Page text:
Say Yes to the Smoke-Free Campus Referendum

Say Yes to the Smoke-Free Campus Referendum

By:
12/01/2016

The conversation about the pros and cons of smoking on campus has occurred for years. Now is the time to move toward a healthier campus for all students, faculty, employees, and visitors by voting agree on the Dec. 1 GUSA referendum. Students will vote whether or not to have a smoke-free and tobacco-free campus. Voters have the choice of “yay,” “nay,” or “no preference/undecided.”

Although smoking is a legal act for people over 18 years of age, there is an overwhelming agreement that smoking causes adverse health outcomes for the smoker and those around them. The movement towards a smoke-free campus does not require anyone to stop smoking if they choose not to. What it will do is make the air on campus cleaner for everyone.

Secondhand smoke is a very serious consequence for the non-smoker who deliberately chooses to abstain from smoking. The American Lung Association estimates that secondhand smoke is responsible for nearly 50,000 deaths each year. Even outside, nearby smokers expose the non-smoker to fumes emitted from a cigarette. The non-smoker has no choice but to inhale the contaminated air or move to a different area. This exposure to carcinogens causes preventable diseases such as coronary heart disease, lung cancer, and respiratory complications like chronic bronchitis and emphysema. There is no safe level of exposure to secondhand smoke.

As a 2010 Journal of Community Health article states, it becomes harder for your heart to pump blood within 5 minutes of secondhand smoke exposure. After 25 minutes, clots of fat and cells start to build up in your arteries, increasing the chances of stroke or heart attack. After 2 hours, potentially fatal abnormal heart rhythms develop. The article concludes by stating that outdoor exposure to secondhand smoke does in fact present health risks.

According to the American Cancer Association, secondhand smoke is responsible for an estimated 42,000 deaths from heart disease in people who are current non-smokers. It also causes 3,400 lung cancer deaths in non-smoking adults, and worsens asthma-related problems in up to 1 million asthmatic children each year. The American Cancer Society estimates that the cost of extra medical care, illness, and death caused by exposure from secondhand smoke is over $10 billion annually. Currently, research and treatment for the type of cancers that are a result of both first and second hand smoke are part of the “Cancer Moonshot” initiative that is headed by Vice President Biden. And in our neighboring smoke/tobacco free medical campus, scientists are actively researching treatments and preventatives for such cancers. Should we not participate in this worthwhile endeavor by promoting healthy lifestyles on our campus?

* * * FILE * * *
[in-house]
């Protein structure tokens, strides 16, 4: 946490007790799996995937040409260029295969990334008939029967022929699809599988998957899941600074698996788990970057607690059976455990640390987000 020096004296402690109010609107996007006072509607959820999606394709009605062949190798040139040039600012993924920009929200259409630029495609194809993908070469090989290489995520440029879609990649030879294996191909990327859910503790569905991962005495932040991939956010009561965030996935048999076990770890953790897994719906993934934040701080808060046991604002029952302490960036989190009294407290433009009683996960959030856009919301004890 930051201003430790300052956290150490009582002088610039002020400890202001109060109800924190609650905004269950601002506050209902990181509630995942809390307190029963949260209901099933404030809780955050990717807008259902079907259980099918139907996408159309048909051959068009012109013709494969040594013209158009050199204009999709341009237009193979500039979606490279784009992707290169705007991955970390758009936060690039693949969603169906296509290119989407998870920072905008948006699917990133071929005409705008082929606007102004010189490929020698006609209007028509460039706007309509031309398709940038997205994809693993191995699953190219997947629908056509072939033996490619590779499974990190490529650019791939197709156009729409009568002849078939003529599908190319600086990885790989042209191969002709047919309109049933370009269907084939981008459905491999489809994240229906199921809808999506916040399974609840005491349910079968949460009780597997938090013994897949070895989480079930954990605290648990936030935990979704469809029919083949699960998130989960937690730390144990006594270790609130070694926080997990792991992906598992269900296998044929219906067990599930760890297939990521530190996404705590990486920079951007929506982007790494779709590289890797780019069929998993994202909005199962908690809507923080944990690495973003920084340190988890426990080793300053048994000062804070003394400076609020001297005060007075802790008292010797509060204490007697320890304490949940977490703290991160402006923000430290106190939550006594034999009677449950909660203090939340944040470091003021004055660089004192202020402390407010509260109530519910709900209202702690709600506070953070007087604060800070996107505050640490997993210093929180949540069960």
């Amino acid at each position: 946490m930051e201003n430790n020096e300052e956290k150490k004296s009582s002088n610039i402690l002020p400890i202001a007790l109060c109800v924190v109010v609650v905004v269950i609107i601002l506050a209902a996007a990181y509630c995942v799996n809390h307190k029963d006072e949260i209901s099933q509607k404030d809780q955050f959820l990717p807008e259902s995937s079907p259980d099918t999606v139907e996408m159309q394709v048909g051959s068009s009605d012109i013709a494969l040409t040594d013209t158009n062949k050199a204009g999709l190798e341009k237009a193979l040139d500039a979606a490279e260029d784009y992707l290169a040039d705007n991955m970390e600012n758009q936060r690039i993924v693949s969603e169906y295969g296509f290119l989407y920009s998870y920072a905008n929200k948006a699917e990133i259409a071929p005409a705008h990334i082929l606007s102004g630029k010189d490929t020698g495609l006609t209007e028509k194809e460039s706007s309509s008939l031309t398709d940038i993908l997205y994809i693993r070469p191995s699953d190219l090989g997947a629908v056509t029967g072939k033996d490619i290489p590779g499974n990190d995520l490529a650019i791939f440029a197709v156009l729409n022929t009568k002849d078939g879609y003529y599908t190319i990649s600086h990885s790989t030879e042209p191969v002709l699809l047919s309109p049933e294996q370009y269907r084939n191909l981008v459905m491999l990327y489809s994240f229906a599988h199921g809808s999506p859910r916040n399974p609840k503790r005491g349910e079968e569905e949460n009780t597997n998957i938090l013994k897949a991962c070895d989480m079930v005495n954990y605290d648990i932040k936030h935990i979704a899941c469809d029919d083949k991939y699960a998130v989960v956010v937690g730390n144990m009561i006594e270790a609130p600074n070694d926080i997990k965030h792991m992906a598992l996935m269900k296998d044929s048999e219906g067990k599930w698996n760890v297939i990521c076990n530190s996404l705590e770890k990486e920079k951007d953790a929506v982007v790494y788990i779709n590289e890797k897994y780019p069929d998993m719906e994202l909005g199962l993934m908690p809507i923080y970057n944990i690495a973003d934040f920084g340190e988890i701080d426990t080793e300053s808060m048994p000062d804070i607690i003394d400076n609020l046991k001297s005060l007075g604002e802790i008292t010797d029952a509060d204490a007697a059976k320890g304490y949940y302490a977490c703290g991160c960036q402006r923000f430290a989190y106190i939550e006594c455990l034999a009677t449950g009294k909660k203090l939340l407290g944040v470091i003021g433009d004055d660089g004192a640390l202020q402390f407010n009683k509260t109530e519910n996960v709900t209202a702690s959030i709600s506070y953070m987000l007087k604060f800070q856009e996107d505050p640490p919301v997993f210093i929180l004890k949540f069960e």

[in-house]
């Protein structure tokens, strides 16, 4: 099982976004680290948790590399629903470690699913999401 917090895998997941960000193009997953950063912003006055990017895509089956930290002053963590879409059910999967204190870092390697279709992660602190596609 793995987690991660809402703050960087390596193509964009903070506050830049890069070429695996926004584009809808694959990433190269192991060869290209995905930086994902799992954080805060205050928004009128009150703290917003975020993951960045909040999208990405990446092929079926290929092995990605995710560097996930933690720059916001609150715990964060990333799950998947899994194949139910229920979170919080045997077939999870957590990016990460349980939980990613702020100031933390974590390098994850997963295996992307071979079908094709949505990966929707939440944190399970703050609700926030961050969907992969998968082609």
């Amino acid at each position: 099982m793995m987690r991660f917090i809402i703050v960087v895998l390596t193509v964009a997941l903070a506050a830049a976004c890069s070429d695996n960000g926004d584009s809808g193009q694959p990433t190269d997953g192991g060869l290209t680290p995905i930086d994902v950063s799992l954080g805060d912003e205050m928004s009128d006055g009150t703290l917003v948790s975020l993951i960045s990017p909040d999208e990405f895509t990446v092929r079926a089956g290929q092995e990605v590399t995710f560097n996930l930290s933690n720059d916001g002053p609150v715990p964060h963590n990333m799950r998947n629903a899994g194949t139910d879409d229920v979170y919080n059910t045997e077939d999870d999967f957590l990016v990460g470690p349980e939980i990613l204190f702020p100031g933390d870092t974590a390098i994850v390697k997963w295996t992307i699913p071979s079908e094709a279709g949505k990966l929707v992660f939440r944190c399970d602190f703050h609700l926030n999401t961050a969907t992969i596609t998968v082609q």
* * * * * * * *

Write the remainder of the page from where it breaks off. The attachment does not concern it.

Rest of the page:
While some think it sufficient to continue with our current limited smoking designated areas, college creates crucial habits that will likely become life long lifestyles. During these years, many students begin smoking, quit smoking, or cement a life dependent on smoking. Why not facilitate the decision to live a life free of cigarettes?

We are a community, therefore we should promote the health of our entire population. The college campus is a specific, special environment that, while considering individual behaviors, must be concerned for the common good of all its residents. As a collective, we can help all students adopt a positive and healthy lifestyle.

The change will be difficult for some.  We must all acknowledge this and then work to make the transition as painless as possible. This will require the university administration to step up and lead the way with clear and concise communication toward the ultimate goal. They will need to present a strong implementation plan that includes increased messaging and treatment for those who wish to pursue cessation. As a campus we must work together for the benefit of the entire Georgetown University community. Take the first step and vote for a smoke free campus on Dec. 1.

Mac Williams is a senior in the NHS.

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